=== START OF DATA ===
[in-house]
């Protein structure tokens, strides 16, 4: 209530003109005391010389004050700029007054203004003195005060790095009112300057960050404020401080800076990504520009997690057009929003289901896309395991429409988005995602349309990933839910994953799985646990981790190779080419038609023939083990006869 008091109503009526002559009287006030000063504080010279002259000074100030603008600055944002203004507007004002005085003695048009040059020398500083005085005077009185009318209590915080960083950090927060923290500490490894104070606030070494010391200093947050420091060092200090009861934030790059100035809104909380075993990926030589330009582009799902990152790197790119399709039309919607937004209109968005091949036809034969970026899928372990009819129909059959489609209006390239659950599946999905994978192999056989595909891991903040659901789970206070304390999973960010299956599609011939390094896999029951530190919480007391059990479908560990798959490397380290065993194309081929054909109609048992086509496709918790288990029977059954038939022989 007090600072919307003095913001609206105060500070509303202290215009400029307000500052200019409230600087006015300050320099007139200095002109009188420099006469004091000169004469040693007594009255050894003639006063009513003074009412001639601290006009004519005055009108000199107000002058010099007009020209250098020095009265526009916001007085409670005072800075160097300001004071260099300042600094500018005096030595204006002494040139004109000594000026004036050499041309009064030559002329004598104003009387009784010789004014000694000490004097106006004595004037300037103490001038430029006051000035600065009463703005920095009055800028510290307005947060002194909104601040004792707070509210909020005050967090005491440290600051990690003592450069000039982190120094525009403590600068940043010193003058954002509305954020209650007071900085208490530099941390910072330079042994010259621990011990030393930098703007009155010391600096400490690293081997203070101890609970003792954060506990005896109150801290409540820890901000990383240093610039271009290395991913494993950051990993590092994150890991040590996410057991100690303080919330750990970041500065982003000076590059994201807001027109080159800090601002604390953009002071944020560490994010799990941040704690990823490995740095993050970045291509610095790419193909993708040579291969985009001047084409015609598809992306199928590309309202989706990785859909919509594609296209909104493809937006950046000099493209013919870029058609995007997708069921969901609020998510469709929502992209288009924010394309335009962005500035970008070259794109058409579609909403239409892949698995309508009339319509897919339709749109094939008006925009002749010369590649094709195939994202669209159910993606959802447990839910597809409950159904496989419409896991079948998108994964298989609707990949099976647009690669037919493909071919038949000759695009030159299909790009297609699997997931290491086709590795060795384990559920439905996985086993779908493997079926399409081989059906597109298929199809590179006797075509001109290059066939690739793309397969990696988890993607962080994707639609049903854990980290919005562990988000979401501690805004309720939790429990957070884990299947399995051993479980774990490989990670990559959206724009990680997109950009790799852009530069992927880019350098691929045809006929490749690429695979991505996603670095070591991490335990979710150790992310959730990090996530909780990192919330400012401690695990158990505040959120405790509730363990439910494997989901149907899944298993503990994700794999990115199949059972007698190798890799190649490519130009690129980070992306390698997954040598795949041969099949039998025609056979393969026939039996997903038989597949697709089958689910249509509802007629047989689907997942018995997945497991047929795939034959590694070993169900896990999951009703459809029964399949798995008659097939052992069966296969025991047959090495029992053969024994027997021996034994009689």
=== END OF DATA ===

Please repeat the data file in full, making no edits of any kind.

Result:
[in-house]
């Protein structure tokens, strides 16, 4: 209530003109005391010389004050700029007054203004003195005060790095009112300057960050404020401080800076990504520009997690057009929003289901896309395991429409988005995602349309990933839910994953799985646990981790190779080419038609023939083990006869 008091109503009526002559009287006030000063504080010279002259000074100030603008600055944002203004507007004002005085003695048009040059020398500083005085005077009185009318209590915080960083950090927060923290500490490894104070606030070494010391200093947050420091060092200090009861934030790059100035809104909380075993990926030589330009582009799902990152790197790119399709039309919607937004209109968005091949036809034969970026899928372990009819129909059959489609209006390239659950599946999905994978192999056989595909891991903040659901789970206070304390999973960010299956599609011939390094896999029951530190919480007391059990479908560990798959490397380290065993194309081929054909109609048992086509496709918790288990029977059954038939022989 007090600072919307003095913001609206105060500070509303202290215009400029307000500052200019409230600087006015300050320099007139200095002109009188420099006469004091000169004469040693007594009255050894003639006063009513003074009412001639601290006009004519005055009108000199107000002058010099007009020209250098020095009265526009916001007085409670005072800075160097300001004071260099300042600094500018005096030595204006002494040139004109000594000026004036050499041309009064030559002329004598104003009387009784010789004014000694000490004097106006004595004037300037103490001038430029006051000035600065009463703005920095009055800028510290307005947060002194909104601040004792707070509210909020005050967090005491440290600051990690003592450069000039982190120094525009403590600068940043010193003058954002509305954020209650007071900085208490530099941390910072330079042994010259621990011990030393930098703007009155010391600096400490690293081997203070101890609970003792954060506990005896109150801290409540820890901000990383240093610039271009290395991913494993950051990993590092994150890991040590996410057991100690303080919330750990970041500065982003000076590059994201807001027109080159800090601002604390953009002071944020560490994010799990941040704690990823490995740095993050970045291509610095790419193909993708040579291969985009001047084409015609598809992306199928590309309202989706990785859909919509594609296209909104493809937006950046000099493209013919870029058609995007997708069921969901609020998510469709929502992209288009924010394309335009962005500035970008070259794109058409579609909403239409892949698995309508009339319509897919339709749109094939008006925009002749010369590649094709195939994202669209159910993606959802447990839910597809409950159904496989419409896991079948998108994964298989609707990949099976647009690669037919493909071919038949000759695009030159299909790009297609699997997931290491086709590795060795384990559920439905996985086993779908493997079926399409081989059906597109298929199809590179006797075509001109290059066939690739793309397969990696988890993607962080994707639609049903854990980290919005562990988000979401501690805004309720939790429990957070884990299947399995051993479980774990490989990670990559959206724009990680997109950009790799852009530069992927880019350098691929045809006929490749690429695979991505996603670095070591991490335990979710150790992310959730990090996530909780990192919330400012401690695990158990505040959120405790509730363990439910494997989901149907899944298993503990994700794999990115199949059972007698190798890799190649490519130009690129980070992306390698997954040598795949041969099949039998025609056979393969026939039996997903038989597949697709089958689910249509509802007629047989689907997942018995997945497991047929795939034959590694070993169900896990999951009703459809029964399949798995008659097939052992069966296969025991047959090495029992053969024994027997021996034994009689």